Running Through a Pre-Installation Checklist
For those who enjoy
working with computers, few things are as tempting as a new software
package. The tendency is to just tear into the box, liberate the source
disks, and let the installation program rip without further ado. This
approach often loses its luster when, after a willy-nilly installation,
your system starts to behave erratically. That’s usually because the
application’s setup program has made adjustments to one or more
important configuration files and given your system a case of
indigestion in the process. That’s the hard way to learn the hazards of a
To avoid such a fate, you
should always look before you leap. That is, you should follow a few
simple safety measures before double-clicking that setup.exe file. The next few sections take you through a list of things to check before you install any program.
Check for Windows XP Compatibility
Check to see whether
the program is compatible with Windows XP. The easiest and safest setups
occur with programs certified to work with Windows XP.
Set a Restore Point
The quickest way
to recover from a bad installation is to restore your system to the way
it was before you ran the setup program.
Read Readme.txt and Other Documentation
Although it’s the
easiest thing in the world to skip, you really should peruse whatever
setup-related documentation the program provides. This includes the
appropriate installation material in the manual, Readme
text files found on the disk, and whatever else looks promising. By
spending a few minutes looking over these resources, you can glean the
Any advance preparation you need to perform on your system
What to expect during the installation
Information you need to have on hand to complete the setup (such as a product’s serial number)
Changes the install program will make to your system or to your data files (if you’re upgrading)
Changes to the program and/or the documentation that were put into effect after the manual was printed
Virus-Check Downloaded Files
If you downloaded
the application you’re installing from the Internet, or if a friend or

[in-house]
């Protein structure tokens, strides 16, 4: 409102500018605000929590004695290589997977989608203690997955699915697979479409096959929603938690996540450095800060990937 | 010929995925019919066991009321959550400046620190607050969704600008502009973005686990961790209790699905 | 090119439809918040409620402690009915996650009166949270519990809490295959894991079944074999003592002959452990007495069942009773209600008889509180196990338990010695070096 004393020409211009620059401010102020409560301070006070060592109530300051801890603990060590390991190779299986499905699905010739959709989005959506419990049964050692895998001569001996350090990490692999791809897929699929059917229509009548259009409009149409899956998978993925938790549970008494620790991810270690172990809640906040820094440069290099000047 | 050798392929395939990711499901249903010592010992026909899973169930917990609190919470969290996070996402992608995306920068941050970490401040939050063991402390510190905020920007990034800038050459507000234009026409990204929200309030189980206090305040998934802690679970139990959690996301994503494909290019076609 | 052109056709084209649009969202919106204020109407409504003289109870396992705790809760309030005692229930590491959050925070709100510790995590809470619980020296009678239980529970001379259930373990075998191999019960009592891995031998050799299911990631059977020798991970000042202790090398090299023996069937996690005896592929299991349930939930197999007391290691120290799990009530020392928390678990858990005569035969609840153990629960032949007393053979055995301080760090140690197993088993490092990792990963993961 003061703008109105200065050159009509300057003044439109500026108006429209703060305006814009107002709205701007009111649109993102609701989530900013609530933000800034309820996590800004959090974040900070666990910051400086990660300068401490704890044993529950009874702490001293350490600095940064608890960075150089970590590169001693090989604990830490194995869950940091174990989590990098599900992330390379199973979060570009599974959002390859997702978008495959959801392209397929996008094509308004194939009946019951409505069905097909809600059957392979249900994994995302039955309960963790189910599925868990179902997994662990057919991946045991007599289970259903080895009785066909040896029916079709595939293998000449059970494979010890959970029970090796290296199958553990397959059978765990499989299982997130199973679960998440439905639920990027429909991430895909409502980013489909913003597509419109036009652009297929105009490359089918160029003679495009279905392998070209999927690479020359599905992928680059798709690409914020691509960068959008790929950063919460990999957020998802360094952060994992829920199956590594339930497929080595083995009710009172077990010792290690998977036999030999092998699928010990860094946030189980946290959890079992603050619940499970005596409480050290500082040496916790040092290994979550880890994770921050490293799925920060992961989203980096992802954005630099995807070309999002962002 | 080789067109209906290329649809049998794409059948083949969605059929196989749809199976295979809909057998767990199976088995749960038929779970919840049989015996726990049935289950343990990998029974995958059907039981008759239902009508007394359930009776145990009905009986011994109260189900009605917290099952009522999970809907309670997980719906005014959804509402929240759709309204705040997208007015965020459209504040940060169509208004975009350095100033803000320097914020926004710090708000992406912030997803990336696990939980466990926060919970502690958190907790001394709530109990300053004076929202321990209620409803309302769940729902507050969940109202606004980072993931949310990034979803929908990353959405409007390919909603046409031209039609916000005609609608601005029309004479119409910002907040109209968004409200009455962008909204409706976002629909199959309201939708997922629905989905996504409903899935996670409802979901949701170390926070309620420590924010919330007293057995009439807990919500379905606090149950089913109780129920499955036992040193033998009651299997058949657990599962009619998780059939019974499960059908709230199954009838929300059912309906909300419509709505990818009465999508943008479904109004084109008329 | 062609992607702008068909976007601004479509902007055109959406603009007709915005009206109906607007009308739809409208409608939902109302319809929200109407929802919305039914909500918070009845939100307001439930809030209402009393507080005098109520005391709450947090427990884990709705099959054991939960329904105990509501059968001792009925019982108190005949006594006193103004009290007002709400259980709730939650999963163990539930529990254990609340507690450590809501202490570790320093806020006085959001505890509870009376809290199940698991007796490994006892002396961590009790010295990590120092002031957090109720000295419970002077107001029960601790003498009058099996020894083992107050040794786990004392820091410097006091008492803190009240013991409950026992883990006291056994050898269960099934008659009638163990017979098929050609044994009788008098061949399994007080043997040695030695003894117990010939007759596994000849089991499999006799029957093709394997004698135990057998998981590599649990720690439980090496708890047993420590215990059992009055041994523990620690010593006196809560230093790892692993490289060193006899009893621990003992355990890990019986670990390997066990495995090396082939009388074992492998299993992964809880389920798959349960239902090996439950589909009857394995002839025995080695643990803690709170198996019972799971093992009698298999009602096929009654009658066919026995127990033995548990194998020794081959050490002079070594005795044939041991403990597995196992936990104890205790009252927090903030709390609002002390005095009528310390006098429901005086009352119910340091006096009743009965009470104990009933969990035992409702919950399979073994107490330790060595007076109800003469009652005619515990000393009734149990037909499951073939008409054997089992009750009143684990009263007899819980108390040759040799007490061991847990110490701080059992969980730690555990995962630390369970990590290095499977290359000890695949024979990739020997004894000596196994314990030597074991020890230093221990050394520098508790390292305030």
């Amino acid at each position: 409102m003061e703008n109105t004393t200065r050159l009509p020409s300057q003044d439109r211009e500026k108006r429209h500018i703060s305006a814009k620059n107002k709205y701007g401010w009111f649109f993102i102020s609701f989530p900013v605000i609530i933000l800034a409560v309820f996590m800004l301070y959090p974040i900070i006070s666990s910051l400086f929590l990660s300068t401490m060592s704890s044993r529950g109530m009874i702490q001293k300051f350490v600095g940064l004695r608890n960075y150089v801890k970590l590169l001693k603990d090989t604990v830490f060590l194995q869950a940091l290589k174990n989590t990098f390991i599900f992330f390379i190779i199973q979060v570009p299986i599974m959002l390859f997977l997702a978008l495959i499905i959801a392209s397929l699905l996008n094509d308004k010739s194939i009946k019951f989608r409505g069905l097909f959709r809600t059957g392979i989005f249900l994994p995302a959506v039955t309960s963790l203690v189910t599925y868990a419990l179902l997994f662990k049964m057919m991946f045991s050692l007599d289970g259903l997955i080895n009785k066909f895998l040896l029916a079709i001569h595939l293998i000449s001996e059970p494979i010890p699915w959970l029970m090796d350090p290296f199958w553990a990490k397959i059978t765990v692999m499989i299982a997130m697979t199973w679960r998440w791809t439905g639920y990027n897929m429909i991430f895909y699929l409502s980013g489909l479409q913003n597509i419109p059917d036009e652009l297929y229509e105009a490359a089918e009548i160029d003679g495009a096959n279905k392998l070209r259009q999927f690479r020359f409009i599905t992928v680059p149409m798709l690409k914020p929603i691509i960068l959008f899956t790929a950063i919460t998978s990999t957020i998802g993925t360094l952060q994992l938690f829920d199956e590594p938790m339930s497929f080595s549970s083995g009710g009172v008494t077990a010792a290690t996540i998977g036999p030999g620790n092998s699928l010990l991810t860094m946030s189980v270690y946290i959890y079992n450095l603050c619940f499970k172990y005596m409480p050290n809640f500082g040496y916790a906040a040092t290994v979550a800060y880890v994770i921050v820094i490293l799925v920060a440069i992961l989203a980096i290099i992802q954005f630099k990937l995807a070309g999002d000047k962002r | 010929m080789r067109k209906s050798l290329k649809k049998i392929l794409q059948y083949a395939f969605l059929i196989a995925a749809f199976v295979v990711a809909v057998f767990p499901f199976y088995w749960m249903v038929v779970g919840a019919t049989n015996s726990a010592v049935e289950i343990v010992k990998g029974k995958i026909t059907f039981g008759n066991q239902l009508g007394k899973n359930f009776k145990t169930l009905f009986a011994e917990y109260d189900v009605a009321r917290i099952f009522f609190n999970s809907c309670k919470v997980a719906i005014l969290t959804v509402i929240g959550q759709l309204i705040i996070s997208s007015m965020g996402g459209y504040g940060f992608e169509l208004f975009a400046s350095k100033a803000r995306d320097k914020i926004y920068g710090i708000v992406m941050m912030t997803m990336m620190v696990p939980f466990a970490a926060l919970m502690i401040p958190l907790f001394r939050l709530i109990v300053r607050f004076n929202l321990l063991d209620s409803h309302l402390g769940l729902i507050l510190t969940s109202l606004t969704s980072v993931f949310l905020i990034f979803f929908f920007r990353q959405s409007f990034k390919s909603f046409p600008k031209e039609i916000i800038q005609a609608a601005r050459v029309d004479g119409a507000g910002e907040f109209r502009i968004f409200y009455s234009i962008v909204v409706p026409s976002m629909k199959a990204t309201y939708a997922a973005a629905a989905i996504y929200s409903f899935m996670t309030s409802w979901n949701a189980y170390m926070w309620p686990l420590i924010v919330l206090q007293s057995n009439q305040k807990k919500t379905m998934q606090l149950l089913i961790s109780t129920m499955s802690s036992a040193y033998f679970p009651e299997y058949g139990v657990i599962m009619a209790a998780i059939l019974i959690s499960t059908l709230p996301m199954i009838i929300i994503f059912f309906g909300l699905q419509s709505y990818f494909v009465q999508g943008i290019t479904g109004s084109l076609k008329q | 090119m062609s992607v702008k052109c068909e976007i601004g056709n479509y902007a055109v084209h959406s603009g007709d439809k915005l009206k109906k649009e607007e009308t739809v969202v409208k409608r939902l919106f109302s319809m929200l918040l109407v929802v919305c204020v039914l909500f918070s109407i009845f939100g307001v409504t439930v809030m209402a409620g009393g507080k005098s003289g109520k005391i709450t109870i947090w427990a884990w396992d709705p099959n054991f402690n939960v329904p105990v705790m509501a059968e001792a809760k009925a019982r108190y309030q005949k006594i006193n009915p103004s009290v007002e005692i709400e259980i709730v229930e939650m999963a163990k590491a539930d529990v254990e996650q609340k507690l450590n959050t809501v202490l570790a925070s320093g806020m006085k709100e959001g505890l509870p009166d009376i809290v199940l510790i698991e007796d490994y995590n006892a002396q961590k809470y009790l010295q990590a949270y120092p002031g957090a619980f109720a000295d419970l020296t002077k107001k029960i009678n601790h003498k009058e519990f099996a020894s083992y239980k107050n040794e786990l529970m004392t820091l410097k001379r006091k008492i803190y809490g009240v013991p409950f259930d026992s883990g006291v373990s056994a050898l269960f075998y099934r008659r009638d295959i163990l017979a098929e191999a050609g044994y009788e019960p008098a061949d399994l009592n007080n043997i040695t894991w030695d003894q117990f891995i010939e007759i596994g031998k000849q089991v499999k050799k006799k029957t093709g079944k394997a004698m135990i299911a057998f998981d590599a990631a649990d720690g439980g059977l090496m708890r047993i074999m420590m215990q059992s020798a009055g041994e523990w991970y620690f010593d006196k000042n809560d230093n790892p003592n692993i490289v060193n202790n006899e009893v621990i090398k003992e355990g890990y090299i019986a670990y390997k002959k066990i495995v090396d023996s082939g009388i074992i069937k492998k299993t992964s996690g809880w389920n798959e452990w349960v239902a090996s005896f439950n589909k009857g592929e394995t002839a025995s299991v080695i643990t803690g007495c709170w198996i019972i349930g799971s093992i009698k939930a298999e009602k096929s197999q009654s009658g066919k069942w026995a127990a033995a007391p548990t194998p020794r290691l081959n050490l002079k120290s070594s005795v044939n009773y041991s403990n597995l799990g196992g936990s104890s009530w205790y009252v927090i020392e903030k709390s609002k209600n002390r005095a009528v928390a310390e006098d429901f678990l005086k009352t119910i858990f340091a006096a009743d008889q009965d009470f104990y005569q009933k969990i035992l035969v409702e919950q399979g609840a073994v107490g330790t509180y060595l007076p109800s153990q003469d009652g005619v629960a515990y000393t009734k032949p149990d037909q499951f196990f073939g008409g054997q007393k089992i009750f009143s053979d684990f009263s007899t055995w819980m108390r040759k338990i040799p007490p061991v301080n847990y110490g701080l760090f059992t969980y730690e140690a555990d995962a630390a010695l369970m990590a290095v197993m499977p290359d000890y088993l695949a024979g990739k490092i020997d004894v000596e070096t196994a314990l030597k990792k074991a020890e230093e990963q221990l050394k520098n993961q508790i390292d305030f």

colleague sent you the installation file as an email attachment, you
should scan the file using a good (and up-to-date) virus checker.
viruses come to us via the Internet these days, not all of them do.
Therefore, there are other situations in which it pays to be paranoid.
You should check for viruses before installing if
You ordered the program directly from an unknown developer.
The package was already open when you purchased it from a dealer (buying opened software packages is never a good idea).
A friend or colleague gave you the program on a floppy disk or recordable CD.
Understand the Effect on Your Data Files
developers want to alienate their installed user base, so they usually
emphasize upward compatibility in their upgrades. That is, the new
version of the software will almost always be able to read and work with
documents created with an older version. However, in the interest of
progress, you often find that the data file format used by the latest
incarnation of a program is different from its predecessors, and this
new format is rarely downward-compatible.
That is, an older version of the software will usually gag on a data
file that was created by the new version. So, you’re faced with two
work with your existing documents in the old format, thus possibly
foregoing any benefits that come with the new format
your files and thus risk making them incompatible with the old version
of the program, should you decide to uninstall the upgrade
solution to this dilemma is to make backup copies of all your data files
before installing the upgrade. That way, you can always restore the
good copies of your documents if the upgrade causes problems or destroys
some of your data. If you’ve already used the upgrade to make changes
to some documents, but you want to uninstall the upgrade, most programs have a Save As command that enables you to save the documents in their old format.
Use the Add or Remove Programs Feature
Double-clicking Control Panel’s Add or Remove Programs icon displays the window shown at the top of Figure 2.
You can use this window to launch a program installation wizard, but
most experienced Windows users don’t need a wizard to install a program.
Instead, Add or Remove Programs is useful for two things:
|Modifying a program’s installation||Clicking the Change or Remove Programs icon displays a list of your computer’s installed programs, as shown in Figure 2.
When you select a program, the window shows you the size of the
installation; how frequently the program has been used (rarely,
occasionally, or frequently); and when the program was last used. You
also get a Change button that you can click to modify the program’s
installation. (Some programs display a combined Change/Remove button
instead.) Depending on the program, modifying its installation might
mean adding or removing program features, reinstalling files, or
repairing damaged files.|
|Removing a program||Click
the Remove (or Change/Remove) button to uninstall the program. Note
that each uninstallable item in the Add or Remove Programs list has a
corresponding subkey of the following Registry key, as shown in Figure 2.|